1. You’re not alone. Have you read David Allen’s “Getting Things Done”? Your tips are part of the method. Another big part is regular (weekly) review so things don’t get buried. Another tip is to have a defined “done” state for a task. Visualising and writing down the end state can be motivational in itself, e.g. car looking and feeling shiny and new again.

    • I started that book and always meant to finish it, but never got around to it – procrastination again! Breaking tasks down was a method we were taught at uni to help overwhelmed students, but yes, I think the terminology about “next action” must be his – I’ll ammend this post to credit him.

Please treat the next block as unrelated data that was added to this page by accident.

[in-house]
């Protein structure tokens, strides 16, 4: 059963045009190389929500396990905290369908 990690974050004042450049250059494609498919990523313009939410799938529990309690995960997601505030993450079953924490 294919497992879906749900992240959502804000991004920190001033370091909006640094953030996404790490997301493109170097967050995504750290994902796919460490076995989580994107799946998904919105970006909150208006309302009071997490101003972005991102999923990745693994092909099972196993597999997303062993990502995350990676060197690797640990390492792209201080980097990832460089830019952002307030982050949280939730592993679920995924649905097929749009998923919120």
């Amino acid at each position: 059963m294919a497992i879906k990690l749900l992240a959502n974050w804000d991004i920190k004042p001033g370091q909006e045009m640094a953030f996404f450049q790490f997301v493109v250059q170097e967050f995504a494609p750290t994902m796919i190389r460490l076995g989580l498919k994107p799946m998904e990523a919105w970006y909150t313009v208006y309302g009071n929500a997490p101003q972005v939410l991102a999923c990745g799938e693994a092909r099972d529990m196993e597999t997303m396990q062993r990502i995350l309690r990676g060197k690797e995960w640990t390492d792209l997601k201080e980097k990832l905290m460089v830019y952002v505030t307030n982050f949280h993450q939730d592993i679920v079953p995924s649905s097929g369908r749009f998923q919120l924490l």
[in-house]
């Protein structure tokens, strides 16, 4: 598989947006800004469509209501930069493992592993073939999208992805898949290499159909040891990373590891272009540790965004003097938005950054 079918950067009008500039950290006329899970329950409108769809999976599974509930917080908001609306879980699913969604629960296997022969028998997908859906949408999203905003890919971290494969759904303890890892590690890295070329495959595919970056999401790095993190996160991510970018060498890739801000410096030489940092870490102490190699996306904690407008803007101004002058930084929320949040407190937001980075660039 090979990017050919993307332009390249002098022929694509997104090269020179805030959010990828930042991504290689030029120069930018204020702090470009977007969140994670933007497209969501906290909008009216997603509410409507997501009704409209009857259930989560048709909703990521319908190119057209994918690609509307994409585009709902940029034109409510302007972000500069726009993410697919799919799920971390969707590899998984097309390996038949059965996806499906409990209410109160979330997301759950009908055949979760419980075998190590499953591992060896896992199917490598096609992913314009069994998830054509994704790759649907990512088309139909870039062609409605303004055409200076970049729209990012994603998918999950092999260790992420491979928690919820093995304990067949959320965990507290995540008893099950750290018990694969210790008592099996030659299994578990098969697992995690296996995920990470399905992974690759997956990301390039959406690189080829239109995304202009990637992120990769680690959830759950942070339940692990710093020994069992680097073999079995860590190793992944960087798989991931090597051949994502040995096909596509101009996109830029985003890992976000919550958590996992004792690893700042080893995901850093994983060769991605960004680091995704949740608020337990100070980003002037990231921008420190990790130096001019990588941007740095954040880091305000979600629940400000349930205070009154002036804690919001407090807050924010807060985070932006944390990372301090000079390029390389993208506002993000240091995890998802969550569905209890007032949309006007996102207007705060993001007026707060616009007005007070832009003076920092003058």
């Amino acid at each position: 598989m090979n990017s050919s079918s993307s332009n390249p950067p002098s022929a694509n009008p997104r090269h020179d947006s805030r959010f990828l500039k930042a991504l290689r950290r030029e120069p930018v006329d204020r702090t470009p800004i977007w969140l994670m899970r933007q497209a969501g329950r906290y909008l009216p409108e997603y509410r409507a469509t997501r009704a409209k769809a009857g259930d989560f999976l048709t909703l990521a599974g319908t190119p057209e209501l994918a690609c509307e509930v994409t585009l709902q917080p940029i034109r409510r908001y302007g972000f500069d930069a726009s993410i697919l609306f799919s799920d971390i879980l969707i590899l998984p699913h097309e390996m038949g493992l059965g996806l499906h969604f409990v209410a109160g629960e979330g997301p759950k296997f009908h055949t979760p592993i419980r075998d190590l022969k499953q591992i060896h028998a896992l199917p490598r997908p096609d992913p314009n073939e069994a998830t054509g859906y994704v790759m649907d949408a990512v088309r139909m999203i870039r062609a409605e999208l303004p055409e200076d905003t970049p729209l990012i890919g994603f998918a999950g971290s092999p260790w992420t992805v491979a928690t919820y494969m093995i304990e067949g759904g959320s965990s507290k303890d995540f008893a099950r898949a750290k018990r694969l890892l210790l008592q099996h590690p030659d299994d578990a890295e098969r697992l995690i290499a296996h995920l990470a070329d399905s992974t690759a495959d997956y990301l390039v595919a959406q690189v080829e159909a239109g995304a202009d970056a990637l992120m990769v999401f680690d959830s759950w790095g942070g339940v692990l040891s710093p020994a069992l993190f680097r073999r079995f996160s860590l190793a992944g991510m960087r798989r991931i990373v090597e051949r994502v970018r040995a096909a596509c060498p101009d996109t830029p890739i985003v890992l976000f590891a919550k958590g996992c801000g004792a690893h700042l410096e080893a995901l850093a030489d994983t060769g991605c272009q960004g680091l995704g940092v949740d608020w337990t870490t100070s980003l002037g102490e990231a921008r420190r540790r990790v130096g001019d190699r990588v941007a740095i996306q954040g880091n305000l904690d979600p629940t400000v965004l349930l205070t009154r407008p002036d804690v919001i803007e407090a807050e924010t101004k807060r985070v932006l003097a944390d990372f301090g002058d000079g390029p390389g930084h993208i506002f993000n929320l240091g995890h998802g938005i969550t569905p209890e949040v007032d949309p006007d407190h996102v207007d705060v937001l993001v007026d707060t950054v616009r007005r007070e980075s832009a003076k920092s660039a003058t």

I haven’t come across the idea of having a defined “done” state before. That’s a great idea, thanks!

  2. Hi Corisel, I’ve never really thought of making a list as procrastination, but it makes perfect sense… it gives the feeling that something is being done, when it isn’t! The thing with my lists is I never rearrange them into priority order, so I make the list and then do nothing else unless I really need to. You’ve got me thinking now! 🙂

    • I suppose that at least by making the list, it puts those things in your mind so you don’t forget about them and get them done when you need to.

      I think I might be an extreme case – I just can’t function well without a list. If I don’t have one, I start doing a little of one thing, then do a little of something else, and then something else again. Nothing gets finished and I end up in a big organised muddle both externally and mentally. I am a much calmer person when I write my lists.